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TODAY

Thursday, December 5

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Airbags

It was when my socks were soaked through that it hit me: my body was at saturation point. Every pore, every soft tissue was flooded. My bones were made spongy and pliant. Such are the perils of slinging beer for a throng of thousands at the Hideout block party.

With six people, two folding tables, five ice filled coolers, mountains of plastic cups and countless kegs. (I exaggerate. Still, at end of the day, we'd gone through at least 40.) the process of tapping, pouring and serving becomes an elegant dance. Viewed from a distance I'm certain we exuded grace and symmetry. In the thick of things, however, it was a confusing mess of sticky hands and spilled beverage.

On a pleasant Saturday evening with live music and grilled meats, there's no one more loved than the outdoor beer purveyor. It's an arrangement that allows for certain social liberties that would otherwise be quite awkward. In the guise of providing excellent service, attractive persons can be easily flirted with and off-color jokes are tolerated. More than tolerated, they're expected. We were heard to utter the following:

"What that broken leg needs is a frosty beer!"

"This is your sixth visit. Where are you putting it all?"

"Gosh you're beautiful. Have another."

"Welcome back! Will you be having your usual?"

"Would you like that in a plastic cup, or a plastic cup?"

This, for me, constitutes a radical transformation. While not exactly reserved -- I tend to be that arrogant asshole striving for the center of attention -- making snide comments to strangers is not exactly my scene. It's something about serving alcohol that does it, I suppose. Though it requires almost no skill and very little intelligence, it's incredibly empowering. In the social contract between patron and server, it's the latter who clearly has the upper hand.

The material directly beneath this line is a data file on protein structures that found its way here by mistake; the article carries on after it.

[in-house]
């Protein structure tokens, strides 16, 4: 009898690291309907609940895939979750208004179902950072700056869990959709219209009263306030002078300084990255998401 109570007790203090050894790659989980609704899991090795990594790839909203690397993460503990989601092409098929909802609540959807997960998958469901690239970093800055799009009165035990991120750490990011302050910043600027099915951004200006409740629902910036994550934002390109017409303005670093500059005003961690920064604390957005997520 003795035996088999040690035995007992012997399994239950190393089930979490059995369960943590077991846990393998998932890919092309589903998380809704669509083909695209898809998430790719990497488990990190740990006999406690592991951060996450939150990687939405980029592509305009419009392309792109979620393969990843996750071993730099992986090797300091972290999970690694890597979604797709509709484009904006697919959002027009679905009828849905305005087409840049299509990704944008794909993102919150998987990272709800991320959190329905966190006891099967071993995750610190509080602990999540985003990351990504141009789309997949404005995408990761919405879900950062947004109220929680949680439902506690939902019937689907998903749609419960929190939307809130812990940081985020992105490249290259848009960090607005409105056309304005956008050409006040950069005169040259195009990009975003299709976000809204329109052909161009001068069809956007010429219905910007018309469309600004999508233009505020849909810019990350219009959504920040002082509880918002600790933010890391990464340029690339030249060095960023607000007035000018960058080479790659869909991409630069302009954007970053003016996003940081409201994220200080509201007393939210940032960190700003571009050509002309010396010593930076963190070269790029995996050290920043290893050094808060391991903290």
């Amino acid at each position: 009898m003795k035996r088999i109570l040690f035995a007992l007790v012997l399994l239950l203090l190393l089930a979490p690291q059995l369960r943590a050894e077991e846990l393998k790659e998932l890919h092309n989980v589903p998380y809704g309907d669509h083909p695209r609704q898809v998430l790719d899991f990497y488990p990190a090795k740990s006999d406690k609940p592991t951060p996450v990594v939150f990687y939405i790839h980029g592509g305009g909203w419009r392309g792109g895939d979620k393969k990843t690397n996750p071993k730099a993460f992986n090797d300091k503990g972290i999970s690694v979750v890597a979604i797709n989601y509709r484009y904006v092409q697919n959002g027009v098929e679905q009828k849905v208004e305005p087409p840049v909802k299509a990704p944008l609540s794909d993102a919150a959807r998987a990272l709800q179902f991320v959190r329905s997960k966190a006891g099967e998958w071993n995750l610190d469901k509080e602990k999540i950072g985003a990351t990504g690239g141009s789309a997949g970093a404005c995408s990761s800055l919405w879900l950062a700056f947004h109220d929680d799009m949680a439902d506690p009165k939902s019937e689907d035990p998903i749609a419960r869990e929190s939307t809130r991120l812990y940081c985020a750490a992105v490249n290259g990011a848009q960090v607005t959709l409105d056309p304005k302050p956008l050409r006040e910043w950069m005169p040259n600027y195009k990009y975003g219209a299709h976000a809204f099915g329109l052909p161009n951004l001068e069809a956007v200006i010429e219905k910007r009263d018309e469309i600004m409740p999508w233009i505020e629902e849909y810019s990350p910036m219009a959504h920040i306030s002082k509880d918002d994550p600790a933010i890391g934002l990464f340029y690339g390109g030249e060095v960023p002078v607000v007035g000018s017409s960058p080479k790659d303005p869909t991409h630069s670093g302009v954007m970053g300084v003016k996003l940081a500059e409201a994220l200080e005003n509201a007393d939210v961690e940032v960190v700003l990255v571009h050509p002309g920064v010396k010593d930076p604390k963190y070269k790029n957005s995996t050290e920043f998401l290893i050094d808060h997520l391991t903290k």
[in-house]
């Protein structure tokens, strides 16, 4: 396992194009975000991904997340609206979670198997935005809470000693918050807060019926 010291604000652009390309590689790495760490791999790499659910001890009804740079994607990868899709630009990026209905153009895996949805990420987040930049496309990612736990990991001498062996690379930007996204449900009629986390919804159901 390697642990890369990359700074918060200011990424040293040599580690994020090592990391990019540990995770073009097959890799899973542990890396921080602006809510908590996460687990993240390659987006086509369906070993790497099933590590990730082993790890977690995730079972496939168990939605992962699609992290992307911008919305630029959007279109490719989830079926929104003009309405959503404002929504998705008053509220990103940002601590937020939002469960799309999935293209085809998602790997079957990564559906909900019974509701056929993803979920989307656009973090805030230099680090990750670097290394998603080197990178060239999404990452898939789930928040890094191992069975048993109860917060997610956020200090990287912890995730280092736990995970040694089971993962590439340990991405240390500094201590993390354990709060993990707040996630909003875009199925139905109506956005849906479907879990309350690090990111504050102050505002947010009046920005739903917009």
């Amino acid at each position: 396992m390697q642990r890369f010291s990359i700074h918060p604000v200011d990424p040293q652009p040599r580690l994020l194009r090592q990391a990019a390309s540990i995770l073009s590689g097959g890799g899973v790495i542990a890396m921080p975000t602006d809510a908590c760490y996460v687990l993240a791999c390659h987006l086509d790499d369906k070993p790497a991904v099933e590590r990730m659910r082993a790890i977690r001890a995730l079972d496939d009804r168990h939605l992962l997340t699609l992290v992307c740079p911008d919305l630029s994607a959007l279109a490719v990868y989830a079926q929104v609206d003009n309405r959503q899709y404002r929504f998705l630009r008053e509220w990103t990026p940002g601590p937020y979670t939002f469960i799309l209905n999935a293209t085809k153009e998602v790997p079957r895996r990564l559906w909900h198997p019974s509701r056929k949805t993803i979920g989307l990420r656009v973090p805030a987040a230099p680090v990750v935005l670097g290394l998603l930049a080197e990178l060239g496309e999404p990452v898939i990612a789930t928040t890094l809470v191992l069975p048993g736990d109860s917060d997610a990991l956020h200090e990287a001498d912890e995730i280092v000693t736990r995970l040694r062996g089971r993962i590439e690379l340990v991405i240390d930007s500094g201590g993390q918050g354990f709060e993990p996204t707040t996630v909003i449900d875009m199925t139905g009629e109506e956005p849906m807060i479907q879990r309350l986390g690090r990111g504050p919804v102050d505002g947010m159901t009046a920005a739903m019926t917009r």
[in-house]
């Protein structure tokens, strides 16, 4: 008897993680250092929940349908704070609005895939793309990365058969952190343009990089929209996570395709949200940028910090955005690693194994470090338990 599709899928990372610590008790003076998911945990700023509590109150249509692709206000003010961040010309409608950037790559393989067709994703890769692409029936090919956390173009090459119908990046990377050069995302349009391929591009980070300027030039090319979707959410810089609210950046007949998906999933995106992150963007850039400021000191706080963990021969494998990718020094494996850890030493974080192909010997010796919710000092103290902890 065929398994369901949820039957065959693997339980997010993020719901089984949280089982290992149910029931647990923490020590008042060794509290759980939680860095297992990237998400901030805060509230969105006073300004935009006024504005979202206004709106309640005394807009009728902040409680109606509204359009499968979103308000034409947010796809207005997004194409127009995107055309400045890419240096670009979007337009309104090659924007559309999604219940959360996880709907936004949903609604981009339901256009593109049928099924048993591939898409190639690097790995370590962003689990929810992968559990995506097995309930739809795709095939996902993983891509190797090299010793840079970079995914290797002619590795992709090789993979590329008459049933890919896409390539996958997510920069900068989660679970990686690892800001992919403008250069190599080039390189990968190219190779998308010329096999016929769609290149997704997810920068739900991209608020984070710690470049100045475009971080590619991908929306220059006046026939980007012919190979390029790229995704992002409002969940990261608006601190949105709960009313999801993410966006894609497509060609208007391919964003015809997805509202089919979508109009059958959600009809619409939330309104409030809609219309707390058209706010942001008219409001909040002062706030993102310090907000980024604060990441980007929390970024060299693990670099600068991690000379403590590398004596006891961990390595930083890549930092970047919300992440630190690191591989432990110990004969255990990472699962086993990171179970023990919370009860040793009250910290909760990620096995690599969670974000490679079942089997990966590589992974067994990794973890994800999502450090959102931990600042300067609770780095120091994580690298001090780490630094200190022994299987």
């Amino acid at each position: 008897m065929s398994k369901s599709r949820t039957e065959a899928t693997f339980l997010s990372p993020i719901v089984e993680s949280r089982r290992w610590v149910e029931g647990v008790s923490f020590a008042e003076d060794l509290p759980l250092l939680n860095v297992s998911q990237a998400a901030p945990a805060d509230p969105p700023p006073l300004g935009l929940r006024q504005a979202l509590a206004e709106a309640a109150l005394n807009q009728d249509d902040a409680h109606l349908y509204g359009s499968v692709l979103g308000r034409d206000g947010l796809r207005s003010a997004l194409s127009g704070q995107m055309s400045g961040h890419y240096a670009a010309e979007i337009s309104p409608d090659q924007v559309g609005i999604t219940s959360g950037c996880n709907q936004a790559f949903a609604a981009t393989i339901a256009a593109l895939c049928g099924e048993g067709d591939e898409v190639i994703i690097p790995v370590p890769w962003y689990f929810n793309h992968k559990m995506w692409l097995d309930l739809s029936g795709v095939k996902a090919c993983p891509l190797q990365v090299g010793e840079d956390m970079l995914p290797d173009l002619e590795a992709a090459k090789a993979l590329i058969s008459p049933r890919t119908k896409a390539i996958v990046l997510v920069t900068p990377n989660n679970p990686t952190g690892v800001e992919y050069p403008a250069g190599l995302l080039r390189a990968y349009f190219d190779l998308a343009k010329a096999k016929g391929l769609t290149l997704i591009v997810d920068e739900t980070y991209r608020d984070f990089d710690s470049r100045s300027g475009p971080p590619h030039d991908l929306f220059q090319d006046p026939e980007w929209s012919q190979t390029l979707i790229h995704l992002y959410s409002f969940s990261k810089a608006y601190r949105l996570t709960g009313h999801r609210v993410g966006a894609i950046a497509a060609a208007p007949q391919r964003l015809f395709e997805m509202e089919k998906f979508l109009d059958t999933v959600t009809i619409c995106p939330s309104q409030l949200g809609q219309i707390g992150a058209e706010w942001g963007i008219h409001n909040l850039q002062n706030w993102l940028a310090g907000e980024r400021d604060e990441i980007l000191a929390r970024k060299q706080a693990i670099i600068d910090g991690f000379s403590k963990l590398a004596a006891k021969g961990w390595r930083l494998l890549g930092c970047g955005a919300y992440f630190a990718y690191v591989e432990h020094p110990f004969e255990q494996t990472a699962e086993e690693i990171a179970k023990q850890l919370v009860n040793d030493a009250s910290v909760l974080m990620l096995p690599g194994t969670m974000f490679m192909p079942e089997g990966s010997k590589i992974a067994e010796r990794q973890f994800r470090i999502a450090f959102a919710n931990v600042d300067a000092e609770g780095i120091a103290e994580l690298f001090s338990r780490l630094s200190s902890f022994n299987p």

That is, at least, until the kegs run dry and the bar is shut down. Without the free flow of intoxicants, the beer slinger is utterly impotent. Impotent and persecuted. Facing an angry crowd demanding their cups filled, I buckled. The facade came crashing down and I was left exposed and naked.

"Look, I'm sorry, but we're closed. There's no more beer. I know, I'm sorry. Really, I'm sorry. Yes, I know you tipped me last time, but I simply can't serve you once we've been cut off. Well, you could take your tip back, but it's all going to charity, so that'd be a bit uncool. Look, it's not my fault, I'm just a volunteer here."

People started piling up.

"We're dry! There's no more beer. We can't serve any of you. The show is over!"

This elicited a collective groan of disappointment and a number of cold, menacing glares. We were somewhat frightened. Especially by some of the larger patrons who'd consumed enough to be just a bit more angry than was rationally called for.

But we servers are a hearty lot. We survived, and the crowd dispersed. With a sigh, we turned toward the cleanup process. This was ugly -- unpleasant in the extreme.

Beer is heavy. A plastic sack of discarded, half filled glasses can't simply be tossed aside, it has to be hoisted. Slung over the shoulder, wrestling this yeasty amoeba into a dumpster is not easy. It can be done, but not without a fair amount of stale Summertime Ale running along the arms and into the already moist confines of the armpit.

But I'd do it again in a heartbeat. Despite the pitfalls, serving beer is great fun -- at least in the short term. And for the record, it should be noted that peeling off beer laden, sweaty socks is indeed a foul experience.

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Comments

dave / September 8, 2003 10:01 AM

A regular reader of Greasy Skillet and fan of good beer, I look forward to the column.

Good luck.

Andrew / September 8, 2003 4:28 PM

I wish I had made it to the block party. Sounds like I missed a good time.

dce / September 8, 2003 11:24 PM

It was altogether swell. Though perhaps the smallest of Chicago's neighborhood block parties, it's one of the best, and arguably the most important. How often do Andrew Bird and Tortoise share a stage?

 

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